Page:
Large Apartments and Townhomes in the Capital Region 2023

Disclaimer: the following map uses data adapted from the Albany Business Review’s June 23-29 2023 list of Apartments and Townhome Communities (–townhouse-communities-in-the-albany-area.html). The survey area includes Albany, Columbia, Fulton, Green, Montgomery, Rensselaer, Saratoga, Schenectady, Schoharie, Warren, and Washington Counties. Source: Listings on apartment community websites and from These locations are not independently verified.

The Albany Business Review recently published a list of the top 25 Apartments and Townhome Complexes based on the number of units as of June 23rd, 2023. To visually represent these complexes, a map has been created using proportionate symbols. Each complex is represented by a dot on the map, and the size of the dot corresponds to the number of units in that complex. To explore more details about each complex, simply click on the dots on the map.

In recent years, the Capital Region has had a notable increase in multi-family development beyond the major cities. This is exemplified in the Albany Business Review’s recent article, where 21 out of the 25 (84%) of largest apartment complexes are outside of the major cities (Albany, Rensselaer, Schenectady, Troy, and Saratoga Springs) in the Capital Region. This trend signifies a shift from the traditional suburban housing landscape, which has predominantly been single-family homes. The construction of multi-family development far from services may pose challenges for communities, including strain on infrastructure, services and increased traffic. Despite challenges, this trend responds to demographic shifts in household make up, a dynamic labor market, and a demand for more affordable housing opportunities in areas historically dominated by single family homes.

The data used for this video is sourced from the 2021 NYS Tax Parcel Centroid Points provided by the NYS Clearinghouse. The dataset can be accessed at The visualization utilizes the 411 (Apartments) code, to represent the growth of large multi-family developments.

Out of the 1,538 apartments built between 1940 and 1980, 1,068 (69.4%) of them were built outside the major cities of the Capital Region (Albany, Rensselaer, Schenectady, Troy and Saratoga Springs). From 1980 to 2020, 1,398 of 1,713 (81.6%) apartments were built outside of those same major cities. An increase of 12.2% over the two time periods. This analysis relies on the 2021 Tax Parcel Centroid Points provided by the NYS Clearinghouse and uses the code 411 to show apartments in the Capital Region.

Why the Burbs?

As displayed by the arial photography, the majority (but not all) of these complexes are situated in suburban communities, surrounded by parking lots, other suburban neighborhoods, or green spaces. This development pattern is prevalent in many regions because suburban areas offer attractions like available land, lower land costs, and a perception of a peaceful, family-friendly atmosphere. Moreover, developers may find suburban areas more convenient and profitable for extensive housing projects due to favorable zoning regulations and more space to build.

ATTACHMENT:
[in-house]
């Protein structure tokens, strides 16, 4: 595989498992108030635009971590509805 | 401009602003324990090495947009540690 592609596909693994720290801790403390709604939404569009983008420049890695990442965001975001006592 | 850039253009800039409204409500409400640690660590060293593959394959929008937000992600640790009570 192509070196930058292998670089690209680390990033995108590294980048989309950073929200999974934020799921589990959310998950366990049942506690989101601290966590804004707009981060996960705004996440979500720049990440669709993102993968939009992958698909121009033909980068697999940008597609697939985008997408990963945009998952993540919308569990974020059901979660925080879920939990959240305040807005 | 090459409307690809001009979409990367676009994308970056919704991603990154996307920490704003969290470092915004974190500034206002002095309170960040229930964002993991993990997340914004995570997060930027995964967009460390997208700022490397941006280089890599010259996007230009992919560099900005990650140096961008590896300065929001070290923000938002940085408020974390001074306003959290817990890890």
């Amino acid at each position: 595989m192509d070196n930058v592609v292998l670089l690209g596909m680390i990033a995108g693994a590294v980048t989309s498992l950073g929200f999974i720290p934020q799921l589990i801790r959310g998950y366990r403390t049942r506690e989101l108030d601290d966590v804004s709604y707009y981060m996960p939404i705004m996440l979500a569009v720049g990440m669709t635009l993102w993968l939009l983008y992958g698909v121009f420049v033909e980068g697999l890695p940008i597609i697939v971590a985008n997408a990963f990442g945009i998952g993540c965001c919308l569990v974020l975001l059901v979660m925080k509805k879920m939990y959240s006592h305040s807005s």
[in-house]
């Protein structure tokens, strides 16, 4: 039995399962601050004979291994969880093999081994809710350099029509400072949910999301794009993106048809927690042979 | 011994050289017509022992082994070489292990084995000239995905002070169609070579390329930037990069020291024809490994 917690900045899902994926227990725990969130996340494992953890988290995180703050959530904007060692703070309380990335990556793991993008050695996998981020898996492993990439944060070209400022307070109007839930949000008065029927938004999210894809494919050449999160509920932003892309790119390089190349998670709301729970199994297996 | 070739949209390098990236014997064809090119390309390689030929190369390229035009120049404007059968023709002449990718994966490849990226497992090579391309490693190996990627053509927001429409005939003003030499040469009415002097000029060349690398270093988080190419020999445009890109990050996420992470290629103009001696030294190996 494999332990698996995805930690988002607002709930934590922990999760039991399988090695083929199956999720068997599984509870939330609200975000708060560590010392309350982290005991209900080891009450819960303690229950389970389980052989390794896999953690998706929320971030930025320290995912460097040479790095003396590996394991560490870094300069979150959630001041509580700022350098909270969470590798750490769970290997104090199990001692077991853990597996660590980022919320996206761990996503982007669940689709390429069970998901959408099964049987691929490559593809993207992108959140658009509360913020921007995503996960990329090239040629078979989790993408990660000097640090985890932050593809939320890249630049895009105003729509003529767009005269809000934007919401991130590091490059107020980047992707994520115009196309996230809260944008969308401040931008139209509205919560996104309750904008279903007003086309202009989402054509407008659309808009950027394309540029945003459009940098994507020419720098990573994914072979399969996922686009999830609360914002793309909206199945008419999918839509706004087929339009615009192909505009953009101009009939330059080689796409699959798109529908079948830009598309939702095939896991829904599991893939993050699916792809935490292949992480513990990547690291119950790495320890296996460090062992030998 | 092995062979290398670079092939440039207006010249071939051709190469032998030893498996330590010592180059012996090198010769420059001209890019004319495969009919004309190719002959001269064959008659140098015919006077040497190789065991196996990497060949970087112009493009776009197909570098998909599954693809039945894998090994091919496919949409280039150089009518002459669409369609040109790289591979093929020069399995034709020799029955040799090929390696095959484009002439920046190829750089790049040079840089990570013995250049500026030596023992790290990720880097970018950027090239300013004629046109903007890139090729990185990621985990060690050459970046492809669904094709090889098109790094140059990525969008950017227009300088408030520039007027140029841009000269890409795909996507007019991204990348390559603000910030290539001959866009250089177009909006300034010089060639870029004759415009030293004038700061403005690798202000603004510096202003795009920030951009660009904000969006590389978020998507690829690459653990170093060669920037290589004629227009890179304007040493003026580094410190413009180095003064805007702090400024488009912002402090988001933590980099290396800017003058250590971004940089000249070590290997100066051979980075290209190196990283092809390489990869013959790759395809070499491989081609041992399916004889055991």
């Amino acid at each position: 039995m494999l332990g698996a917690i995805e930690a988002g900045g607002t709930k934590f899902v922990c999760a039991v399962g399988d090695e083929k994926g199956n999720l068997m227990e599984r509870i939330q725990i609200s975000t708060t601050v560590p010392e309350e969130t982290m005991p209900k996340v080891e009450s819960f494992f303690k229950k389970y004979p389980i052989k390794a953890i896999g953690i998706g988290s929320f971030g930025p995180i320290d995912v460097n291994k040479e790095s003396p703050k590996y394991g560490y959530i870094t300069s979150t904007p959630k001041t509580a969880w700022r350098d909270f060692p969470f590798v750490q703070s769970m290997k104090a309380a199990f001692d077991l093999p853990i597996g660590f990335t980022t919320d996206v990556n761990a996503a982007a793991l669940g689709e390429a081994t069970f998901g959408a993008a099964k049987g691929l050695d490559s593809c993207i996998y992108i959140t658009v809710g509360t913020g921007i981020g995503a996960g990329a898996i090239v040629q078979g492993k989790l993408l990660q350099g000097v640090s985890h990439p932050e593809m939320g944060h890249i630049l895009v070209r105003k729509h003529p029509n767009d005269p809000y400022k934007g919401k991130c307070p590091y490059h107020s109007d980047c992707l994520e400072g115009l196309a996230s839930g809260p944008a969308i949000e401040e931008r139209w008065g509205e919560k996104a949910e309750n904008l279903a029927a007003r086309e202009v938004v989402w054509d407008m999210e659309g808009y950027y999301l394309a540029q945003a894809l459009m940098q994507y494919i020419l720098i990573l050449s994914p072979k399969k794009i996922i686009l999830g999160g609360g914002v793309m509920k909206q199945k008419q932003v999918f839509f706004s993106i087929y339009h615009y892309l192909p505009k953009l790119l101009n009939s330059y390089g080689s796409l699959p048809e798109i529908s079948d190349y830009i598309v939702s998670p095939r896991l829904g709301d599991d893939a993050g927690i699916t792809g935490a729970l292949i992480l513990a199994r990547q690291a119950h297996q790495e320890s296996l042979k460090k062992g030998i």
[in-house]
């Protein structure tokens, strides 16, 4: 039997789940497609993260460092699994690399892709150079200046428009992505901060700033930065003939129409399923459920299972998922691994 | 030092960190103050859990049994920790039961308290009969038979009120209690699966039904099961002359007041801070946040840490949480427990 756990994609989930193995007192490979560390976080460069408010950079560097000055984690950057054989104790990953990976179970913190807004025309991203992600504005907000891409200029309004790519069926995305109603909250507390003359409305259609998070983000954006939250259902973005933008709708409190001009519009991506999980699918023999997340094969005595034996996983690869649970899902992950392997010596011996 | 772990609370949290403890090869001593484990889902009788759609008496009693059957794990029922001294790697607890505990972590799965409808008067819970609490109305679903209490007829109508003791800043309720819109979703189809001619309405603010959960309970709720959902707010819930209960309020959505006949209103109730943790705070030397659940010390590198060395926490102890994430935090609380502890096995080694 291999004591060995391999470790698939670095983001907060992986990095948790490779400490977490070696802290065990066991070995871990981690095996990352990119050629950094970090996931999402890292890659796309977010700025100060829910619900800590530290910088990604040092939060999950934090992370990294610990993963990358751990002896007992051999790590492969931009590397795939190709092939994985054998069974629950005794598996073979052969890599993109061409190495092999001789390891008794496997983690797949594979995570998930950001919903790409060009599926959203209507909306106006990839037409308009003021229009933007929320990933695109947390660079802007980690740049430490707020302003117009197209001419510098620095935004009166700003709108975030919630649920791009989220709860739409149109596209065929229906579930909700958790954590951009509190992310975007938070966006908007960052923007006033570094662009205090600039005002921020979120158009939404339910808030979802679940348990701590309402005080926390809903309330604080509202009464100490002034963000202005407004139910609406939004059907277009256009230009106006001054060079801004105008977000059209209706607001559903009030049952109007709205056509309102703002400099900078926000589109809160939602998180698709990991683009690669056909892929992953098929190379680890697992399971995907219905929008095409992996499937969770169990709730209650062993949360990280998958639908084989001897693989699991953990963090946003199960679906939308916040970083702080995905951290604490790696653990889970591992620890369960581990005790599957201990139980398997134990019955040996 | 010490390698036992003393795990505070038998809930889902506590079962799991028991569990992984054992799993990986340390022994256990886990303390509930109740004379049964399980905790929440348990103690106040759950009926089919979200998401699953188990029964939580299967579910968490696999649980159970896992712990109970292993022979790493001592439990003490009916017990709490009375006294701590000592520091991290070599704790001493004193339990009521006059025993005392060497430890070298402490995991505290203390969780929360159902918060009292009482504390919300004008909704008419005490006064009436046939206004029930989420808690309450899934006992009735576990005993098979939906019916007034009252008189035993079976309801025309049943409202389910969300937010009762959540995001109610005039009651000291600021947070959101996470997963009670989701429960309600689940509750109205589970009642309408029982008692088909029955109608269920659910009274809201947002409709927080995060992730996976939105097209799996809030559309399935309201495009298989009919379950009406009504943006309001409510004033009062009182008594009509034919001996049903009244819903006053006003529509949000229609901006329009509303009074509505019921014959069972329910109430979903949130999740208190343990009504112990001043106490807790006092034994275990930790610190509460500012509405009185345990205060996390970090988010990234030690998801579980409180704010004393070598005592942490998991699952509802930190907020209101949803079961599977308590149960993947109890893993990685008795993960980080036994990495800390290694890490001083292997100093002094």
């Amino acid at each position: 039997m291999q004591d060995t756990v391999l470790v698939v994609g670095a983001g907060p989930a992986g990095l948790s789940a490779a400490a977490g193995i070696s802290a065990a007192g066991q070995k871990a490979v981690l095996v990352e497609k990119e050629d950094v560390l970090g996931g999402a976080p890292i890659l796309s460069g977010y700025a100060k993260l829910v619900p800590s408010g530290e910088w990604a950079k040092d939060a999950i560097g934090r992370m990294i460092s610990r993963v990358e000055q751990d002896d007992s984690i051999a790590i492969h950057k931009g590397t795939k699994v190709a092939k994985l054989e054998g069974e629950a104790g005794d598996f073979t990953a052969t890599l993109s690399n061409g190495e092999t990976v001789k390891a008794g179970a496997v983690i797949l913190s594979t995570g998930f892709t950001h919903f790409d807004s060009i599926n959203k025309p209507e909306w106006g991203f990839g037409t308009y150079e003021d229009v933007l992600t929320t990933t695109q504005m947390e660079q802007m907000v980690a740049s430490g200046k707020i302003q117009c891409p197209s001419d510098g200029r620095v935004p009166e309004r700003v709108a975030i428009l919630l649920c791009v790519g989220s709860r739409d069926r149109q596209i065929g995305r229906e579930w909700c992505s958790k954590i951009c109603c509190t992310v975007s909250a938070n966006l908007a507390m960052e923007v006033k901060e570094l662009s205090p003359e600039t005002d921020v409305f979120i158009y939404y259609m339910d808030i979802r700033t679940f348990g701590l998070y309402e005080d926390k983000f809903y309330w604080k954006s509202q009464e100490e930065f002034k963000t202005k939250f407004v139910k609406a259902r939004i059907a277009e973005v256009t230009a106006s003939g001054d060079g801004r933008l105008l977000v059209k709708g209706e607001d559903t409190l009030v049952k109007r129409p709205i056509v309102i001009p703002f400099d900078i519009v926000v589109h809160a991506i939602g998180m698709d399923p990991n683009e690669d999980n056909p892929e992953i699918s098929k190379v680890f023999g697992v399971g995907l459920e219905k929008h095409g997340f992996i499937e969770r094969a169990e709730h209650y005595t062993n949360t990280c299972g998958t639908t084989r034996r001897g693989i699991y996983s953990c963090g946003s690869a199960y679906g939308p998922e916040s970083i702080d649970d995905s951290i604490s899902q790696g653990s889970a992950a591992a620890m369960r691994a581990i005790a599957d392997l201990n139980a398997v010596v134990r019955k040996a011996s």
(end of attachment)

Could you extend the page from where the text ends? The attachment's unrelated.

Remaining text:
Suburban sprawl refers to the uncontrolled, low-density expansion of urban areas into neighboring rural or undeveloped lands. It typically involves the development of single-family homes, shopping centers, and commercial areas spread out over a large geographic area, often characterized by auto-dependent transportation systems. However, apartment and townhome complexes can also contribute to urban sprawl if they are spread out over large areas, lack connectivity to essential services and public transportation, and relies heavily on individual cars for commuting.

Smart Growth

Municipalities in the Capital Region can help refocus high density development in strategic areas of their choosing by using smart growth principles. In turn, lessening the impacts of urban/suburban sprawl. The Smart Growth Network developed 10 guiding principles to promote smart growth strategies:

  • Mix land uses.
  • Take advantage of compact building design.
  • Create a range of housing opportunities and choices.
  • Create walkable neighborhoods.
  • Foster distinctive, attractive communities with a strong sense of place.
  • Preserve open space, farmland, natural beauty, and critical environmental areas.
  • Strengthen and direct development towards existing communities.
  • Provide a variety of transportation choices.
  • Make development decisions predictable, fair, and cost effective.
  • Encourage community and stakeholder collaboration in development decisions.

Some examples of smart growth practices include:

  • Conserving resources by reinvesting in existing infrastructure and rehabilitating historic buildings.
  • Designing neighborhoods that have homes near shops, offices, schools, houses of worship, parks, and other amenities, giving residents and visitors the option of walking, bicycling, taking public transportation, or driving as they go about their business.
  • Providing a range of different housing types to make it possible for senior citizens to stay in their neighborhoods as they age, young people to afford their first home, and families at all stages in between to find a safe, attractive home they can afford.
  • Enhancing neighborhoods and involving residents in development decisions, creating vibrant places to live, work and play.


Kehoe, T. (2023, June 23). Largest Apartment & Townhouse Communities in the Albany Area. Albany Business Journal.–townhouse-communities-in-the-albany-area.html

Smart Growth Online. (n.d.). Smart Growth Principles.

U.S. Environmental Protection Agency. (n.d.). Smart Growth Illustrated.